Hatch Street Studios held its winter Open Studios over the weekend, and it was the most well-attended one they’ve ever had, artists said.
New Bedford has been ranked the 7th most artistic city in America by Atlantic Monthly and artists said they think their art might be reaching wider audiences.
“We’ve seen a lot of new people this year,” said Pat Kellogg, who shares a studio space with her husband, Michael Hecht.
Hecht, who does drawing, paintings and prints said a customer from Boston visited the event on Saturday who had previously bought one of his pieces at a gallery in Provincetown. Hecht said he knew someone had bought the piece, but didn’t know who purchased it until Saturday.
“With any luck, word spreads from year to year and we keep expanding our audience,” Hecht said. He said they’ve been in the building since 2003.
“We’ve sold a print, a painting. I’ve sold some jewelry and some t-shirts,” Kellogg said. The t-shirts were made by Kellogg’s son who has a t-shirt company in Brooklyn, she said. He’s in grad school and couldn’t be at the event, Kellogg said.
In a studio next door, Michael Pietragalla said he’s been in the building for 16 years and “this is by far the largest audience that I’ve seen come through this building since I’ve been here.” He said he noticed the parking lot on Saturday was so full that some cars were blocked in and others had to park on the street. He said the event has been going on for the past 10 years.
He specializes in custom wooden furniture and wooden utensils. “I’ve been selling these things like crazy,” he said, pointing to the utensils such as cheese knives, spatulas, scoops and spreaders. He said they’re made from recyclable, repurposed wood.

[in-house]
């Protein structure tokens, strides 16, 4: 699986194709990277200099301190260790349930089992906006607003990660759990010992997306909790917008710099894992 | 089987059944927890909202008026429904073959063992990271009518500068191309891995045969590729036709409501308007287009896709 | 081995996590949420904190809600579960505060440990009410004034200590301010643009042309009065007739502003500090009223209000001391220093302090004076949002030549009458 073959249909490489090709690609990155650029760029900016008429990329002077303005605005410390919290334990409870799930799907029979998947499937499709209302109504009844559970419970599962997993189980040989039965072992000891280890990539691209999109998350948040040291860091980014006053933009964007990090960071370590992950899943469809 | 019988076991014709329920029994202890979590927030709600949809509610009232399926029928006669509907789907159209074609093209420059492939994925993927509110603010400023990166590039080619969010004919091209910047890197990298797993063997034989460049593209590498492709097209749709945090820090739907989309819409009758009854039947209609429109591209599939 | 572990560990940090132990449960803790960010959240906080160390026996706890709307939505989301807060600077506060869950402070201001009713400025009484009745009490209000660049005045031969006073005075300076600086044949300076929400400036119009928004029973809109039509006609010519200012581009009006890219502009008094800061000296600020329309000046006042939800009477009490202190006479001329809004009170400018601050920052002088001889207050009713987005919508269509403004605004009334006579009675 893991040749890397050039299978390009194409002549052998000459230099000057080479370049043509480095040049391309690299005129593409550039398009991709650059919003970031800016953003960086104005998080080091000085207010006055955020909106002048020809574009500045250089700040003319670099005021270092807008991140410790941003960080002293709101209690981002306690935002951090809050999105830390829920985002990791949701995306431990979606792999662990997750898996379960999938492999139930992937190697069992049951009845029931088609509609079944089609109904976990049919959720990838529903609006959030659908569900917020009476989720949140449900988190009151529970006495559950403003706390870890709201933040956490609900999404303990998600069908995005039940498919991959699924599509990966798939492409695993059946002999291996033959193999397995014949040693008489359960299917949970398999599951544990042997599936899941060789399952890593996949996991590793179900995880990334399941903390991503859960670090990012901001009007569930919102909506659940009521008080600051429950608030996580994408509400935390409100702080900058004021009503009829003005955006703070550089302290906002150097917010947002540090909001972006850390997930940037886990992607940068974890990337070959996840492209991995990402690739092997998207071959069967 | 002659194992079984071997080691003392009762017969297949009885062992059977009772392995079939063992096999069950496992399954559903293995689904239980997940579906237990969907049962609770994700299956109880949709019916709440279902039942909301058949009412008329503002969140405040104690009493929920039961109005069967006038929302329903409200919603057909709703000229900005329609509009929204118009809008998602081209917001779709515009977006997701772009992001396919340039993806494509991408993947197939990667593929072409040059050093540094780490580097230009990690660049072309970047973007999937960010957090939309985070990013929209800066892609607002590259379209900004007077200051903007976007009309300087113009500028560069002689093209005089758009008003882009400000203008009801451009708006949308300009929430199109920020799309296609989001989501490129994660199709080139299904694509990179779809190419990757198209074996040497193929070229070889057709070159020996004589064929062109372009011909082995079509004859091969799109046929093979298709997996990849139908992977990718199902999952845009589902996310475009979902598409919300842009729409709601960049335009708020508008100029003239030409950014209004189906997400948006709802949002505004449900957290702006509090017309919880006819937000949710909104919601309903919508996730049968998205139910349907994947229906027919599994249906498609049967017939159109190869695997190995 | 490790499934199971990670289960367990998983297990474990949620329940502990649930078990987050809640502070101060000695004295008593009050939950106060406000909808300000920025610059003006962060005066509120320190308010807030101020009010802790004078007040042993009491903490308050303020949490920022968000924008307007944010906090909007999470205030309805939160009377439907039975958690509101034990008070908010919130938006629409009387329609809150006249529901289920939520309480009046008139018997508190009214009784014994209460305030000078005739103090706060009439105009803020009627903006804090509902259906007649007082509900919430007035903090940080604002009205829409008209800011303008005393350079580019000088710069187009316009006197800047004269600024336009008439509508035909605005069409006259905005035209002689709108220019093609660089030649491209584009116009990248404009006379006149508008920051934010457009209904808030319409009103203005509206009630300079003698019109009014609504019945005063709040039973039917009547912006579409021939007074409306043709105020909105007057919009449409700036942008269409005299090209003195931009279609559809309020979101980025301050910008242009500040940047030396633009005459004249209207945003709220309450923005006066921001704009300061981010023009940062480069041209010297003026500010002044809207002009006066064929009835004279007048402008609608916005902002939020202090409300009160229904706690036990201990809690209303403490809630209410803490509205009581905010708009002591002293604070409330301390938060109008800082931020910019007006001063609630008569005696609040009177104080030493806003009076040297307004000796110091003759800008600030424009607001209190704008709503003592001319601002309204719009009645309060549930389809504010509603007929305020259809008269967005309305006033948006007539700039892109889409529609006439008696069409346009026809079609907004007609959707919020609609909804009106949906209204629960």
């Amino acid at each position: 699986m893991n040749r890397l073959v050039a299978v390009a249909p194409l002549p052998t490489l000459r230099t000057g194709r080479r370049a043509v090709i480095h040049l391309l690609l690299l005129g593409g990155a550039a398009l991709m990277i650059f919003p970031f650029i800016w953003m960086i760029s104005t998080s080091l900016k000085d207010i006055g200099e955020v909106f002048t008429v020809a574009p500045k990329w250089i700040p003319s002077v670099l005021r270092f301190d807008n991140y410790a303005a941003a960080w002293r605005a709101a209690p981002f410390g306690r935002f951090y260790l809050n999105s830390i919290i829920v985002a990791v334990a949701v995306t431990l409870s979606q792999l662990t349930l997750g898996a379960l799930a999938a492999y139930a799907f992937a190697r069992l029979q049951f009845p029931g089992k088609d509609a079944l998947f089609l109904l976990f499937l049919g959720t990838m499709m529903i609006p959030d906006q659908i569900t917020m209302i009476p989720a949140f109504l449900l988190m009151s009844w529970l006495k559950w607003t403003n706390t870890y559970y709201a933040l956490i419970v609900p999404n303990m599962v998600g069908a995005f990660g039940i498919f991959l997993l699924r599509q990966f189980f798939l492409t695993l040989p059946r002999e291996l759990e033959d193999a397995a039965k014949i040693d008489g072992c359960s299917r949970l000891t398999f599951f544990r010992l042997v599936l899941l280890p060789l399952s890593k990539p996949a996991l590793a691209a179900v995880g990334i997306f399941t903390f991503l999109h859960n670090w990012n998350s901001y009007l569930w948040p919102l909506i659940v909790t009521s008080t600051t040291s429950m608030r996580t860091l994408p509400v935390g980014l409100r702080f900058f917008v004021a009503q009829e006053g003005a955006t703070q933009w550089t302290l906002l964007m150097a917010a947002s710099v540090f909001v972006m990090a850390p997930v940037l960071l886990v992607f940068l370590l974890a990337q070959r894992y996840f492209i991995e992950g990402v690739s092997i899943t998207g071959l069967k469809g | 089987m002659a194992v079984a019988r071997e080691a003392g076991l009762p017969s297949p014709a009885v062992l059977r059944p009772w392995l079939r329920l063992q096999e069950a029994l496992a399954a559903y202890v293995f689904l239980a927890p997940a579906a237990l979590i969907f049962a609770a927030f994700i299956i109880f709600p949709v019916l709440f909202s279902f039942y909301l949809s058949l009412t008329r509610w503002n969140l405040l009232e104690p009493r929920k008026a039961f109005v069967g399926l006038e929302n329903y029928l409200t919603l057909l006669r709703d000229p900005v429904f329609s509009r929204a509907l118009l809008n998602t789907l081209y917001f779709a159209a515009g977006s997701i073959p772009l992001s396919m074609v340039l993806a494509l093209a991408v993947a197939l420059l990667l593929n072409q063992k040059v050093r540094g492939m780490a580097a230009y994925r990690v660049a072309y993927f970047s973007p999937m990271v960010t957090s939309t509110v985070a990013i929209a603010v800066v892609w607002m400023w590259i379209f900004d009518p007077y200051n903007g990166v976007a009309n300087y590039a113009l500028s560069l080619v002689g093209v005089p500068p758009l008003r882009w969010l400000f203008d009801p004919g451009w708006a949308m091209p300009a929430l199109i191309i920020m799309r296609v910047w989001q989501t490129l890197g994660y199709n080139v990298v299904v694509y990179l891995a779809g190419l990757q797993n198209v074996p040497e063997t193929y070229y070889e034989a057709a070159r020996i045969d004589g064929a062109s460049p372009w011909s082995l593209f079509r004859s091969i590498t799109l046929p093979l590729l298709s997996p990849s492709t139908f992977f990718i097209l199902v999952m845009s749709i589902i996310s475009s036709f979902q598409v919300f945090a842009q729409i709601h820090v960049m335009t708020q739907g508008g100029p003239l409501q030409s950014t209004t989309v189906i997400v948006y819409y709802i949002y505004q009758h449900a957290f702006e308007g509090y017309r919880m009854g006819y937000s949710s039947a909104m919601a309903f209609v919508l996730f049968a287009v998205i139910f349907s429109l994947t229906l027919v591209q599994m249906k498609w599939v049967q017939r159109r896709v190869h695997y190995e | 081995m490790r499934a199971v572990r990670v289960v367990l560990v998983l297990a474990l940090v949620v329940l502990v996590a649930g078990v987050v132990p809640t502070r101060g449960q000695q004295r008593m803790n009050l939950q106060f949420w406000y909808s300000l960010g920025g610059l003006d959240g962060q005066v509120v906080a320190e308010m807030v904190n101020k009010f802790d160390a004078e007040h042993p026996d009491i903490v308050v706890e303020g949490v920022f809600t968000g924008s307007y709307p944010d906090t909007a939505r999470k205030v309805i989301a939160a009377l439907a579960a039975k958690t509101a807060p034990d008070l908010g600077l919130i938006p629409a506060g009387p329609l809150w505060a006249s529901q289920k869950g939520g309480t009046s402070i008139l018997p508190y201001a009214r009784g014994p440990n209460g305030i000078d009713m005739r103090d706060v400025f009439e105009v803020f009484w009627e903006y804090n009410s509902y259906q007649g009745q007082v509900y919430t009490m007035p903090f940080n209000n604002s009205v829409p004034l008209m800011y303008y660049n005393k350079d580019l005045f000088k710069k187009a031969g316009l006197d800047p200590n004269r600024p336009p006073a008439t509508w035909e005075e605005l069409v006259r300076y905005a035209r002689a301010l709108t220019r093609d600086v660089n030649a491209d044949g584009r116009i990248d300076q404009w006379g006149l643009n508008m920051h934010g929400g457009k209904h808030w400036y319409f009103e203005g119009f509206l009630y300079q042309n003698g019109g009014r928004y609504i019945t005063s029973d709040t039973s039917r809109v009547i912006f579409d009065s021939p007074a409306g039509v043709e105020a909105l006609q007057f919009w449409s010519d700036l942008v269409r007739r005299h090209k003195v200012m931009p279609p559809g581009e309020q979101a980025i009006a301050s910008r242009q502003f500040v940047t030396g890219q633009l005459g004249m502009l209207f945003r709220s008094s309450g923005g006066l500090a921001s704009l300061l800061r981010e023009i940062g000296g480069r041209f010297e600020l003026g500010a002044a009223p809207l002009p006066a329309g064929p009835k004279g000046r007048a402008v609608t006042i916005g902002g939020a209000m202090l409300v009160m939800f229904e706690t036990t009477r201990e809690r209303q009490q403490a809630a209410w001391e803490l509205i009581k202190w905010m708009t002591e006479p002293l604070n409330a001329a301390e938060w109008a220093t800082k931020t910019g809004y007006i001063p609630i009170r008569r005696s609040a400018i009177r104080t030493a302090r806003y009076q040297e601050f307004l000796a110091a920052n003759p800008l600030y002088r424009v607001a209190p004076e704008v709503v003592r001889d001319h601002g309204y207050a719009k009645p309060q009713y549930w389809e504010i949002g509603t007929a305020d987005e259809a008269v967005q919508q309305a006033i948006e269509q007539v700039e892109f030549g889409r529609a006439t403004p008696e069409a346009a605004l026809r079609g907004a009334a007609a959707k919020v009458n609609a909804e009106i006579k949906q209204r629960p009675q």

His furniture is made from “managed, renewable forests.” He had a cushioned chair with no legs next to a short table for sale. “My furniture is influenced by the Asian culture,” Pietragalla said.
Michelle Lapointe, who’s been in the building for 10 years, had various stained glass pieces, abstract paintings and photography. She said she thought the glass work was selling best.
“It was steady all day,” she said Sunday, noting that she sold quite a few pieces. “I’ve never seen so many people come through here.”
Lapointe explained how she does her work, pointing to glass of various shapes and colors that she first cuts and then grinds to smooth the edges. Then, Lapointe uses small machines and tools to boarder the glass and connect different pieces. “It’s a process, and people sometimes don’t get the work involved,” she said.
Jayne Pallatroni said she’d been to the event before and likes it.
“It’s fun to see what’s going on in New Bedford,” she said. “It’s nice to see all the art.”
Rose Lewis was with Pallatroni and said it was her first time there. “I was just curious,” she said. She had fun talking with the artists and seeing some of the work they produced, she said.
Janice Hodson purchased a necklace from artist Lindsay Mis on the third floor.
“I’ve been here multiple years, sometimes with friends, sometimes with relatives,” Hodson said.
Sunday, she was with her 10-year-old niece Ava Travassos who said, “I was lucky today.”
Hodson said last year Travassos got an ostrich egg from artist Scott Currier after they talked about things they collect in nature. This year, she got a bird feather on top of a nest placed in a box that Hodson was holding. Travassos has to tell Currier what birds the feather relates to when she returns next year, Hodson said. She also got a necklace from Mis.
“People are very generous with their time and talking about what they do,” Hodson said.
Follow Aimee Chiavaroli on Twitter @AimeeC_SCT.
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